As to why it’s allowed, within certain limitations the Constitution allows Congress to makes its own rules, and they find these rules more convenient than inconvenient. Especially when, as in the revenue bill case Michael mentioned, it allows them to skirt around the spirit of the Constitutional constraints while following the letter of them.

    • Michael Cain says:

      Thank you for the kind words. Being a member of the permanent legislative staff was eye-opening. Definitely a case of “In theory, theory and practice are the same; in practice, they’re not.”

      The practice is common enough in Colorado that it has its own nickname: strike-below amendments, so-called because the language of the amendment reads “Strike all text below the title and substitute…”. The most common use in Colorado is not hijacking a bill title, but extensively restructuring a bill after the sponsors have consulted with various interest groups.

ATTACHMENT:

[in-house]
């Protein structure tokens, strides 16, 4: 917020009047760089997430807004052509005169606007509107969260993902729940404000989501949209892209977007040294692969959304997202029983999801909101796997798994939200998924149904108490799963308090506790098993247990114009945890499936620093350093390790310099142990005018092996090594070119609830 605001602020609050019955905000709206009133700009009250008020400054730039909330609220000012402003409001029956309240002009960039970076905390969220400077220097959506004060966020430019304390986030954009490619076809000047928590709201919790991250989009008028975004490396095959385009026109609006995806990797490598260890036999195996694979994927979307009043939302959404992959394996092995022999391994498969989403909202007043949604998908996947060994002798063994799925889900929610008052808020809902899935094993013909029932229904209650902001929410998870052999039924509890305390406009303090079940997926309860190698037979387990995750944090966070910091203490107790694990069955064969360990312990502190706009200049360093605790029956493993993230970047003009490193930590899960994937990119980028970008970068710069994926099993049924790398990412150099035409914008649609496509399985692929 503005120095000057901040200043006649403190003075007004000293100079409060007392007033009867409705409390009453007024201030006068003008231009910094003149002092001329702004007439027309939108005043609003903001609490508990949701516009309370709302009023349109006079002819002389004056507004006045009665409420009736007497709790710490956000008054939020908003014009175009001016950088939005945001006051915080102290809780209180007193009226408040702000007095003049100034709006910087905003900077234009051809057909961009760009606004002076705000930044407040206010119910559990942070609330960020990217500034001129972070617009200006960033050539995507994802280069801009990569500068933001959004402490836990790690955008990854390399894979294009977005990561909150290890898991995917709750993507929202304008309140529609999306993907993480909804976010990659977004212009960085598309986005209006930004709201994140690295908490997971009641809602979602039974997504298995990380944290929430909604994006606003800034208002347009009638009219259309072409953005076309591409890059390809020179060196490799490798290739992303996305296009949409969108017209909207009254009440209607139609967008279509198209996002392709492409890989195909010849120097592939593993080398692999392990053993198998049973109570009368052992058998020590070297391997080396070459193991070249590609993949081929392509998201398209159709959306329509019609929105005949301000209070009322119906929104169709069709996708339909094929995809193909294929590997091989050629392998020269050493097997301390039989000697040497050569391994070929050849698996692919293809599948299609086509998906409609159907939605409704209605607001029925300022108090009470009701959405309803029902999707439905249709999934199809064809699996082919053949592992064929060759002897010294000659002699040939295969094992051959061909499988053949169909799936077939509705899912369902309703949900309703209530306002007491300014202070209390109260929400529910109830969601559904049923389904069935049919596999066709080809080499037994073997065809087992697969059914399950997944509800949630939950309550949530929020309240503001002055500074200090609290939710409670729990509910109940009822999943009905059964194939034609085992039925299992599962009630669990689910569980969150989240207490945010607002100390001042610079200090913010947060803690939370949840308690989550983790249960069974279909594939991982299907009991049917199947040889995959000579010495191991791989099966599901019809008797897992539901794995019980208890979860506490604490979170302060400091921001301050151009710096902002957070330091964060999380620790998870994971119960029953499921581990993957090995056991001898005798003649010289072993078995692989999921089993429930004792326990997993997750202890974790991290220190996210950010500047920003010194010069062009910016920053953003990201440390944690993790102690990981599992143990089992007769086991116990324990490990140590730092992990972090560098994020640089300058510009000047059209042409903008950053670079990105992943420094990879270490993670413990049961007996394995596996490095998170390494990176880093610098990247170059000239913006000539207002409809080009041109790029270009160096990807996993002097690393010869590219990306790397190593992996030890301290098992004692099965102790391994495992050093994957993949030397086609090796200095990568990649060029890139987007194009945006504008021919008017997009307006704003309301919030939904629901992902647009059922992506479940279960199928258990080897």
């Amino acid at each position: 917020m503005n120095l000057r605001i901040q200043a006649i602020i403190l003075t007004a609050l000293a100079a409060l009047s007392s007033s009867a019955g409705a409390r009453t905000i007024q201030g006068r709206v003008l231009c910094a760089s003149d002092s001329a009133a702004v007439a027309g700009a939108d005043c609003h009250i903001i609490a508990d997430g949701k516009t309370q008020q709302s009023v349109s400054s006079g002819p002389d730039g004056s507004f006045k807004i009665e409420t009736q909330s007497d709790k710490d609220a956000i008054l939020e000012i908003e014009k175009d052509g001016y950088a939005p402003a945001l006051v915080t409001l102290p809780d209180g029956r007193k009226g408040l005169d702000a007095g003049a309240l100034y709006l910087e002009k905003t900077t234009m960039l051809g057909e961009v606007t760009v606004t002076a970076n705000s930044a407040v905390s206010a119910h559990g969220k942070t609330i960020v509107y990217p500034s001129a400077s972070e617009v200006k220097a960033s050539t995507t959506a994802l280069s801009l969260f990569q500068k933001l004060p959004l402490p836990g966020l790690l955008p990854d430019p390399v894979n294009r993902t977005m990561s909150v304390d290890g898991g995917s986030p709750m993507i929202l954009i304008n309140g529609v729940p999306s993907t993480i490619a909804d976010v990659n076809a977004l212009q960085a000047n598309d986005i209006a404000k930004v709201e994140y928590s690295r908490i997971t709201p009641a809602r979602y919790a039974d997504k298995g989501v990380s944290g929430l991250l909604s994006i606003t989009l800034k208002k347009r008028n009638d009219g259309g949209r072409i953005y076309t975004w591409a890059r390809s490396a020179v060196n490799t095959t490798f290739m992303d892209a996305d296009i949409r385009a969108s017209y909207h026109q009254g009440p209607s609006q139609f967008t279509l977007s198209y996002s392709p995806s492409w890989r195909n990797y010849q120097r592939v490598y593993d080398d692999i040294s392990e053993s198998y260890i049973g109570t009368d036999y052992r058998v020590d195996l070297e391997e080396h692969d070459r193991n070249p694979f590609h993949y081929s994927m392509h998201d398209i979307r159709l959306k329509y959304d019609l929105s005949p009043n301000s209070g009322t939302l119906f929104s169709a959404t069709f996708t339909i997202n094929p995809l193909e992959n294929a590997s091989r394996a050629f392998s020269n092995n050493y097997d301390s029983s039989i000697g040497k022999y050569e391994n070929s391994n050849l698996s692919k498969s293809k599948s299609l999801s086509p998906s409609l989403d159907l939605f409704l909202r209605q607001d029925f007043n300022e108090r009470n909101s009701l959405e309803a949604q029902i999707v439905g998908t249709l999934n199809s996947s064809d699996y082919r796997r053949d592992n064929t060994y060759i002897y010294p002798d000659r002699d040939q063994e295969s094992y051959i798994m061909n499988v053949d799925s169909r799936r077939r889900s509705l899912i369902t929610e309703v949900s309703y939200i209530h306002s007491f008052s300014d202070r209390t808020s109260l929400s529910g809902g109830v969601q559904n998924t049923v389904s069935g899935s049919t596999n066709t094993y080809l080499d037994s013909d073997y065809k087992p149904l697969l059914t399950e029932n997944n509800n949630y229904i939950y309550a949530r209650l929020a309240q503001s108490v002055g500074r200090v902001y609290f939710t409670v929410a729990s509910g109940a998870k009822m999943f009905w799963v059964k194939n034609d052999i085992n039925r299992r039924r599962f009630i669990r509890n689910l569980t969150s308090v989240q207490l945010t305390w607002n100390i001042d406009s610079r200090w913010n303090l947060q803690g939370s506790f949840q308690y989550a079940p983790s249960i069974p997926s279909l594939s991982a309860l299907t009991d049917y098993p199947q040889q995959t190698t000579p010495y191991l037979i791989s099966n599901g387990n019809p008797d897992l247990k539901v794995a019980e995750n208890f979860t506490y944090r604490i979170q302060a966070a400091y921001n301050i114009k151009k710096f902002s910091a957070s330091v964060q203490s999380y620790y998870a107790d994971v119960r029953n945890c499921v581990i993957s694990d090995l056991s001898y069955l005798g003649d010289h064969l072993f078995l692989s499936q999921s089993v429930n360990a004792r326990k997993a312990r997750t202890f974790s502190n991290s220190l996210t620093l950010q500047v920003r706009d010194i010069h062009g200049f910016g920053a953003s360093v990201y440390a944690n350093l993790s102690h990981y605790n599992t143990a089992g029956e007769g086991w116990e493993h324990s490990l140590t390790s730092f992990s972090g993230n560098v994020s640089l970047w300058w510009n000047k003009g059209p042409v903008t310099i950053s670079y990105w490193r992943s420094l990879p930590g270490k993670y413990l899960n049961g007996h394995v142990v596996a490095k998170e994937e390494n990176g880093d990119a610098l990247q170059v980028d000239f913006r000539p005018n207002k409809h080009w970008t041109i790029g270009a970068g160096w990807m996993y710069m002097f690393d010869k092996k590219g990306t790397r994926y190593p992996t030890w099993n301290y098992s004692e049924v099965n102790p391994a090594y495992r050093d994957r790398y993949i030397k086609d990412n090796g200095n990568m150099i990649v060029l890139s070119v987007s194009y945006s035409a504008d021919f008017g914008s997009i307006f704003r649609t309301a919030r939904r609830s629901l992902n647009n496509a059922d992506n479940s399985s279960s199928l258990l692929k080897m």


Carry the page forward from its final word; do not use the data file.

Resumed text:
4. Oscar Gordon says:

    James, Michael, thanks for the response.

    I can certainly see the utility of Senate amendments & such, but a complete hijacking seems extreme. Could they not at least leave the original purpose of the bill relatively intact?

    Also, this seems like a lot of, “we have rules, we don’t like those rules, so let’s make some other rules that allow us to skirt around those rules that are inconvenient.”

    • Michael Cain says:

      My story — and I know no historians who agree with it — is that some of the rules didn’t work well right from the start, and worked less and less well as time went on. The states had too much power in some areas and not enough in others. Steady shift to urban and industry. Transcontinental size and a serious need for something bigger than a state but smaller than the entire country. And most importantly, the rules about changing the rules set the bar too high.